That night Greek scouts inform Leonides of the Persans movement. He then quietly and under the cover of darkness slowly sends the greeks away. All but the 300 spartans and about 1000 Thespians.
There are multiple reasons why these last few greeks stayed. One was possibley because of the orcales prophecy. The other and more likely reason was so that they may cover the greek's retreat, giving them time so they can fight another day.
The Battle: Day 3Edit
Being out-flanked the 1300 greeks take they're last stand. A persan scouts see the greeks batheing and cleaing themselves. They see this as vanity this is the greeks way to ready themselves for battle and death.
"They fought like madmen devode of care for anything other then the moment" -Herodotus
The Spartans assume they're usual Phalanx. Facing the enemy on both sides. The persans attack and after awhile the Phalanx shattered. The battle became a frenzy of gore and death. The greeks fought harder then ever before. They fought with everything they could. Leonides is hit by Persan arrows. He fell to his knees and watched his brethren fall. He fell over and died.
"Leonides fell in this fight. Having shown that he was a man of quality, like the heroes of old. There was a great battle over the body of Leonides. Four times the greeks beat back the enemy and finally recovered the body by they're valor" -Herodotus
Leonides' luitenent and the last of the greeks retreat with they're kings body into a narrower part of the pass. The persans fire they're arrows one last time. The last of the greeks is killed.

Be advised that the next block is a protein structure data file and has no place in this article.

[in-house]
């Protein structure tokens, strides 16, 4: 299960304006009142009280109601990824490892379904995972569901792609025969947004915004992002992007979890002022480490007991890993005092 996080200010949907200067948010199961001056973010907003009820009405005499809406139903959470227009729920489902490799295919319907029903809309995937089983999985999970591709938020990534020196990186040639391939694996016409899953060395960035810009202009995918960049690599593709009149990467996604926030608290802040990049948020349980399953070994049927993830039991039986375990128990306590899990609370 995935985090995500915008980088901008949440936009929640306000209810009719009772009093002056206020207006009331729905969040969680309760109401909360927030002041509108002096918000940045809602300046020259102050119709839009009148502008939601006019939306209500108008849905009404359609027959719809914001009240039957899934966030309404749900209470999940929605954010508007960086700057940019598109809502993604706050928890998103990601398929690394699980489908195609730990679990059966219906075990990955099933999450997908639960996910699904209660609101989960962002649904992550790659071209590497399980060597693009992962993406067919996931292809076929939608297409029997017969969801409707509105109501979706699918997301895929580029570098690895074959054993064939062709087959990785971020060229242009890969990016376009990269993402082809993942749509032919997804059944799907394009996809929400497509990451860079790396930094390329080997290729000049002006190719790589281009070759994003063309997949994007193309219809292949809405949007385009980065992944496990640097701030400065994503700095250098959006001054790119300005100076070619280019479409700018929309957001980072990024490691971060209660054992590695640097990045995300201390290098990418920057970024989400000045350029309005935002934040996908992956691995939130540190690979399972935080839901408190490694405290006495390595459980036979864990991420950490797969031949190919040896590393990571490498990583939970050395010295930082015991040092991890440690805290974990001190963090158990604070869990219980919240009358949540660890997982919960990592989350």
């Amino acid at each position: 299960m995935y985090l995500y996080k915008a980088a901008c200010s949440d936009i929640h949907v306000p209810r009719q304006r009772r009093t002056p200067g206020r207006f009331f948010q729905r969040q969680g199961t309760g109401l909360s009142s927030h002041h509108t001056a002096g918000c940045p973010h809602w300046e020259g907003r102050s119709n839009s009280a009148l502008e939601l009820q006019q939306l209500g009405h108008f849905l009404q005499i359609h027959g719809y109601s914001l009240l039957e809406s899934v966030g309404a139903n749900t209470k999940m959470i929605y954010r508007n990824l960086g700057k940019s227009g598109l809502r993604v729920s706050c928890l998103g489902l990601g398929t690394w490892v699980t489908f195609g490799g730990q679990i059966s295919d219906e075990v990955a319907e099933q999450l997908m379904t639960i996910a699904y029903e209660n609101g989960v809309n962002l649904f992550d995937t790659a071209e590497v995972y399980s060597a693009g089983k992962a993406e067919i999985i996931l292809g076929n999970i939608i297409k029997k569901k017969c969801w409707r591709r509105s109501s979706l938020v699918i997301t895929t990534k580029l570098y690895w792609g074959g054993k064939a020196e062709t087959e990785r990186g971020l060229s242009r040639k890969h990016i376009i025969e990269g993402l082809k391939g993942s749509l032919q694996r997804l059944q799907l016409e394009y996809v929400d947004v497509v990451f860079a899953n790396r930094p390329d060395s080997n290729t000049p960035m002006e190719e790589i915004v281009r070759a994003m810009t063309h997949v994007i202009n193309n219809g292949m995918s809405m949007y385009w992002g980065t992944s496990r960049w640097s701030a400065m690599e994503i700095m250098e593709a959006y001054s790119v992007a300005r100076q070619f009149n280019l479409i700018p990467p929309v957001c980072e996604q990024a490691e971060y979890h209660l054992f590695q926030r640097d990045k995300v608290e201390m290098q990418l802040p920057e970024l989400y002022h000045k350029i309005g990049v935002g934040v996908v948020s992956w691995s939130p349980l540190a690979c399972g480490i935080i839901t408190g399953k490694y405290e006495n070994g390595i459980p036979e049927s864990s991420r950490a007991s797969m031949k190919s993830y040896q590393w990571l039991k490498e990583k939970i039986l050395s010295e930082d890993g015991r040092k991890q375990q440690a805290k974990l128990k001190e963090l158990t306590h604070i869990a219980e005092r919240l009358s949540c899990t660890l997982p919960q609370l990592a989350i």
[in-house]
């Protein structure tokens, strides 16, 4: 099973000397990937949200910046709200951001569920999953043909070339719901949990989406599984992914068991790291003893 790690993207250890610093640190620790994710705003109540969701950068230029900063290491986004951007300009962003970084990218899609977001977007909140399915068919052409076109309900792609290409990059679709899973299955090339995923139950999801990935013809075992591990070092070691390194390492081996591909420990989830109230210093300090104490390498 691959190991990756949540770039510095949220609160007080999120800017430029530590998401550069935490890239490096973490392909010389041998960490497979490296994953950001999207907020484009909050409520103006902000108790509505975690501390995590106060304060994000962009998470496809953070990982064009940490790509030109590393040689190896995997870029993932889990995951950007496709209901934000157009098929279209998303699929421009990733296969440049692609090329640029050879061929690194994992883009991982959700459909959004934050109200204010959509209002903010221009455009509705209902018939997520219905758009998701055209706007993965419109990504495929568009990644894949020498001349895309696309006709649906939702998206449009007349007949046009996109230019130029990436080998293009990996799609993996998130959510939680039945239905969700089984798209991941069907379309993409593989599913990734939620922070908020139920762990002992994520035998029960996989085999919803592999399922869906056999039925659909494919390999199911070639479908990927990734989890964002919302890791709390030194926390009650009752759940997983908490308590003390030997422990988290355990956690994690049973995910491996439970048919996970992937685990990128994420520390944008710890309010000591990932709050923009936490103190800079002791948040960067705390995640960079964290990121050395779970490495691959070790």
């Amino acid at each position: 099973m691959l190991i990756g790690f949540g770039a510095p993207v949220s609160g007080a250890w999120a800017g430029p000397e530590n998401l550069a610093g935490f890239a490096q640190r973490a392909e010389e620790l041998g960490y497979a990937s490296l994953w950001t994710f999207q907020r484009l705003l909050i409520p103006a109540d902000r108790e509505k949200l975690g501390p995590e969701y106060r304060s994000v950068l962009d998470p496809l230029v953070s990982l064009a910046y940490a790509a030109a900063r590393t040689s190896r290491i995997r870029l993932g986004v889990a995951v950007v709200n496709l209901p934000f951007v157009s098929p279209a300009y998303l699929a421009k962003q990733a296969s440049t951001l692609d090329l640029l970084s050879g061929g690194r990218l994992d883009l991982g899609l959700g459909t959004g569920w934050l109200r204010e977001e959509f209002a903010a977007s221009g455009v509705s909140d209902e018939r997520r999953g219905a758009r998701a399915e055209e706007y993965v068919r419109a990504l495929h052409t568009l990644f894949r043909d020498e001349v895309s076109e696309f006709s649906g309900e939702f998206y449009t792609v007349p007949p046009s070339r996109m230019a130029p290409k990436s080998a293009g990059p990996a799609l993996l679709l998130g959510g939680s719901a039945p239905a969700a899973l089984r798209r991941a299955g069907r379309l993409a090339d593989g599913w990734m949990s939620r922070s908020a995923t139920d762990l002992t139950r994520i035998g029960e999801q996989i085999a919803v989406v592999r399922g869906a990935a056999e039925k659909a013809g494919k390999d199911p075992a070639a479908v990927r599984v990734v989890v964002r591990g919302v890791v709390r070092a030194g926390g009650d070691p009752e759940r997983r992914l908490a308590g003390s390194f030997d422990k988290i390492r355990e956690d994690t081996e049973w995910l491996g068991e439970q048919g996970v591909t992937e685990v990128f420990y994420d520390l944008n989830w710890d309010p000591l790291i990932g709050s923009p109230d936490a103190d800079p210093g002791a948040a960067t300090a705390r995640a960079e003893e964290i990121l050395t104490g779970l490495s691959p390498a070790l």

Xerxes later walks the battlefield. Hes lost around 20,000 in three days. He orders all Persan troops to be buried so the corspes will not demoraleize his army. He then orders Leonides' head to be stuck on a stake.
Themistocles again holds off the Persan fleet but sustains damage to his fleet and has lost a signifigant amount of men, but because of the collapse of the land defence the sea defence is no longer important. His fleet then retreats back to Athens. On the way the stop off a delphi and consult the orcale.
"Why do you sit. You who await doom.
Flee to the furthest parts of the earth. Zeus the all-seeing give you a wooden wall.
The only thing to be indistructable. A benifit to you and your children"
Almost all of Athens thinks this means they should hide behind the walls of the acropolis. However Themistocles thinks this means the wooden walls of the ships and that the city should be evacuated.
Athens then evacuates its people leaving the city almost emty. There are a few people who stay to defend the Parethion. But Xerxes and the persans burn Athens to the ground.
The Athenians who leave retreat to the island of Salamis. Themistocles lures the persans into the strait of Salamis and ambushes them. The Persans are almost all destroyed. They must retreat from Greece because if they do not have any warships they cannot defent they're transports. So Xerxes leaves Greece and never returns.
Afterwards the greeks fight back and in the very end Alexander the Great defeats the Persan empire and spreads greek culture and democracy over the world, which is the basis to western culture.
Had the 300 spartans failed in holding the line Athens would have been destroyed with all its people. Ending democracy and causing the whole world to become a dictatorship.
Greece saved the world at Thermopoylae. By becomeing a unified country rather then a bunch of random city states.